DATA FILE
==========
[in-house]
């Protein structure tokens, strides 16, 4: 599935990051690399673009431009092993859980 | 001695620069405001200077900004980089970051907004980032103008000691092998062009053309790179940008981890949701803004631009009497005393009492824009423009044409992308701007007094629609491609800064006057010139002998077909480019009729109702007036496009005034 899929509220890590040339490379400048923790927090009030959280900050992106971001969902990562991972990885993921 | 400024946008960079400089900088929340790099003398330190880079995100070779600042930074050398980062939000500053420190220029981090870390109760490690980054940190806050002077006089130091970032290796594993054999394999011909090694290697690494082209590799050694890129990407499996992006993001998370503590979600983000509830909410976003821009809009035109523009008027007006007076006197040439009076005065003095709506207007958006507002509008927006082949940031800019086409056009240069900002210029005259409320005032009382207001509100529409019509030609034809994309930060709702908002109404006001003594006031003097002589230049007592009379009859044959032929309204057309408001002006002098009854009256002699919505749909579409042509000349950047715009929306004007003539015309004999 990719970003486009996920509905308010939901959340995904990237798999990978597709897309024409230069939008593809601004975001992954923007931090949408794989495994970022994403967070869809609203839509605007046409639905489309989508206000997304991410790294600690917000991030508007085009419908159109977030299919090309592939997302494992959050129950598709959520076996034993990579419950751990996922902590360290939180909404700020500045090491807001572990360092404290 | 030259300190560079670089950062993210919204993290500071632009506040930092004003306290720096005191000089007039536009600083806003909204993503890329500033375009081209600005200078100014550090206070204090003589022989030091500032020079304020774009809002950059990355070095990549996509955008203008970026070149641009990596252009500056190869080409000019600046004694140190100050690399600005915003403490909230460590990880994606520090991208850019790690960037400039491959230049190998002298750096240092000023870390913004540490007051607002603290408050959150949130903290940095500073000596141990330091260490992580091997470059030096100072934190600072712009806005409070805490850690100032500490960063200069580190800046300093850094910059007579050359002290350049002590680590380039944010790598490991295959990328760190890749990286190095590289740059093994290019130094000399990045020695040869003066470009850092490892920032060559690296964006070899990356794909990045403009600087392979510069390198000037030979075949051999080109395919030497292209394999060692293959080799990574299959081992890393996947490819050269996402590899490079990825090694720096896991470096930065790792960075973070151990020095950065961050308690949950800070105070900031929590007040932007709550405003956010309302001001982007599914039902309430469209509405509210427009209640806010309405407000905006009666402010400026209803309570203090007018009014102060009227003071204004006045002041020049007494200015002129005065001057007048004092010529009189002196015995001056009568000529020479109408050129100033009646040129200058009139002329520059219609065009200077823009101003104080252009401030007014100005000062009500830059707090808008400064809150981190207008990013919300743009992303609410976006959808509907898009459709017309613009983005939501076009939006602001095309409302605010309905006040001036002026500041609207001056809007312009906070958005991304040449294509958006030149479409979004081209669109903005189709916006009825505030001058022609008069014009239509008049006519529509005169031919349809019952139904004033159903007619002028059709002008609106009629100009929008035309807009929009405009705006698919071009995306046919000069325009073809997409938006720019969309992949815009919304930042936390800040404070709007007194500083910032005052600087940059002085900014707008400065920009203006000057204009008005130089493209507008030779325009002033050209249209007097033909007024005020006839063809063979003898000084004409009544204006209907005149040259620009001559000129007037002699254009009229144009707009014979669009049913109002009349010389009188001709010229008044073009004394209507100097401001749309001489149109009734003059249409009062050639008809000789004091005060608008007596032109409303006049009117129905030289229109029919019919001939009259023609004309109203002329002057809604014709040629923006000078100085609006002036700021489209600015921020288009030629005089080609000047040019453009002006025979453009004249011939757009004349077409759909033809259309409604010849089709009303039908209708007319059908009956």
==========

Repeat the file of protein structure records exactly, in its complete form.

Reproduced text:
[in-house]
């Protein structure tokens, strides 16, 4: 599935990051690399673009431009092993859980 | 001695620069405001200077900004980089970051907004980032103008000691092998062009053309790179940008981890949701803004631009009497005393009492824009423009044409992308701007007094629609491609800064006057010139002998077909480019009729109702007036496009005034 899929509220890590040339490379400048923790927090009030959280900050992106971001969902990562991972990885993921 | 400024946008960079400089900088929340790099003398330190880079995100070779600042930074050398980062939000500053420190220029981090870390109760490690980054940190806050002077006089130091970032290796594993054999394999011909090694290697690494082209590799050694890129990407499996992006993001998370503590979600983000509830909410976003821009809009035109523009008027007006007076006197040439009076005065003095709506207007958006507002509008927006082949940031800019086409056009240069900002210029005259409320005032009382207001509100529409019509030609034809994309930060709702908002109404006001003594006031003097002589230049007592009379009859044959032929309204057309408001002006002098009854009256002699919505749909579409042509000349950047715009929306004007003539015309004999 990719970003486009996920509905308010939901959340995904990237798999990978597709897309024409230069939008593809601004975001992954923007931090949408794989495994970022994403967070869809609203839509605007046409639905489309989508206000997304991410790294600690917000991030508007085009419908159109977030299919090309592939997302494992959050129950598709959520076996034993990579419950751990996922902590360290939180909404700020500045090491807001572990360092404290 | 030259300190560079670089950062993210919204993290500071632009506040930092004003306290720096005191000089007039536009600083806003909204993503890329500033375009081209600005200078100014550090206070204090003589022989030091500032020079304020774009809002950059990355070095990549996509955008203008970026070149641009990596252009500056190869080409000019600046004694140190100050690399600005915003403490909230460590990880994606520090991208850019790690960037400039491959230049190998002298750096240092000023870390913004540490007051607002603290408050959150949130903290940095500073000596141990330091260490992580091997470059030096100072934190600072712009806005409070805490850690100032500490960063200069580190800046300093850094910059007579050359002290350049002590680590380039944010790598490991295959990328760190890749990286190095590289740059093994290019130094000399990045020695040869003066470009850092490892920032060559690296964006070899990356794909990045403009600087392979510069390198000037030979075949051999080109395919030497292209394999060692293959080799990574299959081992890393996947490819050269996402590899490079990825090694720096896991470096930065790792960075973070151990020095950065961050308690949950800070105070900031929590007040932007709550405003956010309302001001982007599914039902309430469209509405509210427009209640806010309405407000905006009666402010400026209803309570203090007018009014102060009227003071204004006045002041020049007494200015002129005065001057007048004092010529009189002196015995001056009568000529020479109408050129100033009646040129200058009139002329520059219609065009200077823009101003104080252009401030007014100005000062009500830059707090808008400064809150981190207008990013919300743009992303609410976006959808509907898009459709017309613009983005939501076009939006602001095309409302605010309905006040001036002026500041609207001056809007312009906070958005991304040449294509958006030149479409979004081209669109903005189709916006009825505030001058022609008069014009239509008049006519529509005169031919349809019952139904004033159903007619002028059709002008609106009629100009929008035309807009929009405009705006698919071009995306046919000069325009073809997409938006720019969309992949815009919304930042936390800040404070709007007194500083910032005052600087940059002085900014707008400065920009203006000057204009008005130089493209507008030779325009002033050209249209007097033909007024005020006839063809063979003898000084004409009544204006209907005149040259620009001559000129007037002699254009009229144009707009014979669009049913109002009349010389009188001709010229008044073009004394209507100097401001749309001489149109009734003059249409009062050639008809000789004091005060608008007596032109409303006049009117129905030289229109029919019919001939009259023609004309109203002329002057809604014709040629923006000078100085609006002036700021489209600015921020288009030629005089080609000047040019453009002006025979453009004249011939757009004349077409759909033809259309409604010849089709009303039908209708007319059908009956």